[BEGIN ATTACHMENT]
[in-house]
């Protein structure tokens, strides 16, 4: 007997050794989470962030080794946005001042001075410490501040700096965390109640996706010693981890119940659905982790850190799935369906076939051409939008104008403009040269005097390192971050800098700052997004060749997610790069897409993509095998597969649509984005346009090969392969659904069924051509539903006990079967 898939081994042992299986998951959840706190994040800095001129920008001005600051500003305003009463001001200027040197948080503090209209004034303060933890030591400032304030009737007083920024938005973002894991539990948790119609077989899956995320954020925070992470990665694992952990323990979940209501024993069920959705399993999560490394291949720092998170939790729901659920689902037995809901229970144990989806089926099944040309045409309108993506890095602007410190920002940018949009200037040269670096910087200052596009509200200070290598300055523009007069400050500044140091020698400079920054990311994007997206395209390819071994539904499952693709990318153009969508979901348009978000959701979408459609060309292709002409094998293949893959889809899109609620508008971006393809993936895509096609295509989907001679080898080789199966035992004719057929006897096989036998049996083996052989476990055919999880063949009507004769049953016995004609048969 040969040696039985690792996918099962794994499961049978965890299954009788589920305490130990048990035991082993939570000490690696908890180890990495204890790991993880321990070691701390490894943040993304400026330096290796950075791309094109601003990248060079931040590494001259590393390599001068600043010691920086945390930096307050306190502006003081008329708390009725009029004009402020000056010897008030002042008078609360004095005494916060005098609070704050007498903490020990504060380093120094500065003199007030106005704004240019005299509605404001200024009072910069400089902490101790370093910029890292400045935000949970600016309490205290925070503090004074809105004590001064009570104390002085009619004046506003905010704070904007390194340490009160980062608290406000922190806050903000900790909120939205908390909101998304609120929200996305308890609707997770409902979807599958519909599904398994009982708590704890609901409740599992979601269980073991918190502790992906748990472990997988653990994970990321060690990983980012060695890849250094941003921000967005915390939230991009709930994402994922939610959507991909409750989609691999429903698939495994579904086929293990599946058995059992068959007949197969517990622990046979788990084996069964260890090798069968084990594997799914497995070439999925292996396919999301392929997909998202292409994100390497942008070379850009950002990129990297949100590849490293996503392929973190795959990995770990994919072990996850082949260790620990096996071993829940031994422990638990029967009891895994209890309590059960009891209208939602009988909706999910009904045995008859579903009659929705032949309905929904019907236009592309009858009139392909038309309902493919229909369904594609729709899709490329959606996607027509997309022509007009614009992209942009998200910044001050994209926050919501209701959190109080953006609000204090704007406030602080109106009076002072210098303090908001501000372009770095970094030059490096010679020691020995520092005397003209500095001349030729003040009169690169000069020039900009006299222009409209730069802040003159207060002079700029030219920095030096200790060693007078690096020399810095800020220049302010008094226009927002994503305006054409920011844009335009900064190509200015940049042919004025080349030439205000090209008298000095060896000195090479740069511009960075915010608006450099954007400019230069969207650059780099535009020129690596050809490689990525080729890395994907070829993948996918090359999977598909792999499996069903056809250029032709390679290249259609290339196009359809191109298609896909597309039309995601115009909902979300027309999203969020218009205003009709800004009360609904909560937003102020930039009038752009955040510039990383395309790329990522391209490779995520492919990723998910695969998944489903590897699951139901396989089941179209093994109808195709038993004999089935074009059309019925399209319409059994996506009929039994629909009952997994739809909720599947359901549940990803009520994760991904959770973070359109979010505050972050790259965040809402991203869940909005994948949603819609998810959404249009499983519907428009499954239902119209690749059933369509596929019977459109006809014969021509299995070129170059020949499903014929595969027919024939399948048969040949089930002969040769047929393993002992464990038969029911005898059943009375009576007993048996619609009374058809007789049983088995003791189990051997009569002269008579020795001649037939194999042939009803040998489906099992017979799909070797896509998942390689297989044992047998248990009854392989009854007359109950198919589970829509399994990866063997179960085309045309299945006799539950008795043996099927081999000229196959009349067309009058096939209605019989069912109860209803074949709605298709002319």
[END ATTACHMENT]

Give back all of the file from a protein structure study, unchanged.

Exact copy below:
[in-house]
């Protein structure tokens, strides 16, 4: 007997050794989470962030080794946005001042001075410490501040700096965390109640996706010693981890119940659905982790850190799935369906076939051409939008104008403009040269005097390192971050800098700052997004060749997610790069897409993509095998597969649509984005346009090969392969659904069924051509539903006990079967 898939081994042992299986998951959840706190994040800095001129920008001005600051500003305003009463001001200027040197948080503090209209004034303060933890030591400032304030009737007083920024938005973002894991539990948790119609077989899956995320954020925070992470990665694992952990323990979940209501024993069920959705399993999560490394291949720092998170939790729901659920689902037995809901229970144990989806089926099944040309045409309108993506890095602007410190920002940018949009200037040269670096910087200052596009509200200070290598300055523009007069400050500044140091020698400079920054990311994007997206395209390819071994539904499952693709990318153009969508979901348009978000959701979408459609060309292709002409094998293949893959889809899109609620508008971006393809993936895509096609295509989907001679080898080789199966035992004719057929006897096989036998049996083996052989476990055919999880063949009507004769049953016995004609048969 040969040696039985690792996918099962794994499961049978965890299954009788589920305490130990048990035991082993939570000490690696908890180890990495204890790991993880321990070691701390490894943040993304400026330096290796950075791309094109601003990248060079931040590494001259590393390599001068600043010691920086945390930096307050306190502006003081008329708390009725009029004009402020000056010897008030002042008078609360004095005494916060005098609070704050007498903490020990504060380093120094500065003199007030106005704004240019005299509605404001200024009072910069400089902490101790370093910029890292400045935000949970600016309490205290925070503090004074809105004590001064009570104390002085009619004046506003905010704070904007390194340490009160980062608290406000922190806050903000900790909120939205908390909101998304609120929200996305308890609707997770409902979807599958519909599904398994009982708590704890609901409740599992979601269980073991918190502790992906748990472990997988653990994970990321060690990983980012060695890849250094941003921000967005915390939230991009709930994402994922939610959507991909409750989609691999429903698939495994579904086929293990599946058995059992068959007949197969517990622990046979788990084996069964260890090798069968084990594997799914497995070439999925292996396919999301392929997909998202292409994100390497942008070379850009950002990129990297949100590849490293996503392929973190795959990995770990994919072990996850082949260790620990096996071993829940031994422990638990029967009891895994209890309590059960009891209208939602009988909706999910009904045995008859579903009659929705032949309905929904019907236009592309009858009139392909038309309902493919229909369904594609729709899709490329959606996607027509997309022509007009614009992209942009998200910044001050994209926050919501209701959190109080953006609000204090704007406030602080109106009076002072210098303090908001501000372009770095970094030059490096010679020691020995520092005397003209500095001349030729003040009169690169000069020039900009006299222009409209730069802040003159207060002079700029030219920095030096200790060693007078690096020399810095800020220049302010008094226009927002994503305006054409920011844009335009900064190509200015940049042919004025080349030439205000090209008298000095060896000195090479740069511009960075915010608006450099954007400019230069969207650059780099535009020129690596050809490689990525080729890395994907070829993948996918090359999977598909792999499996069903056809250029032709390679290249259609290339196009359809191109298609896909597309039309995601115009909902979300027309999203969020218009205003009709800004009360609904909560937003102020930039009038752009955040510039990383395309790329990522391209490779995520492919990723998910695969998944489903590897699951139901396989089941179209093994109808195709038993004999089935074009059309019925399209319409059994996506009929039994629909009952997994739809909720599947359901549940990803009520994760991904959770973070359109979010505050972050790259965040809402991203869940909005994948949603819609998810959404249009499983519907428009499954239902119209690749059933369509596929019977459109006809014969021509299995070129170059020949499903014929595969027919024939399948048969040949089930002969040769047929393993002992464990038969029911005898059943009375009576007993048996619609009374058809007789049983088995003791189990051997009569002269008579020795001649037939194999042939009803040998489906099992017979799909070797896509998942390689297989044992047998248990009854392989009854007359109950198919589970829509399994990866063997179960085309045309299945006799539950008795043996099927081999000229196959009349067309009058096939209605019989069912109860209803074949709605298709002319």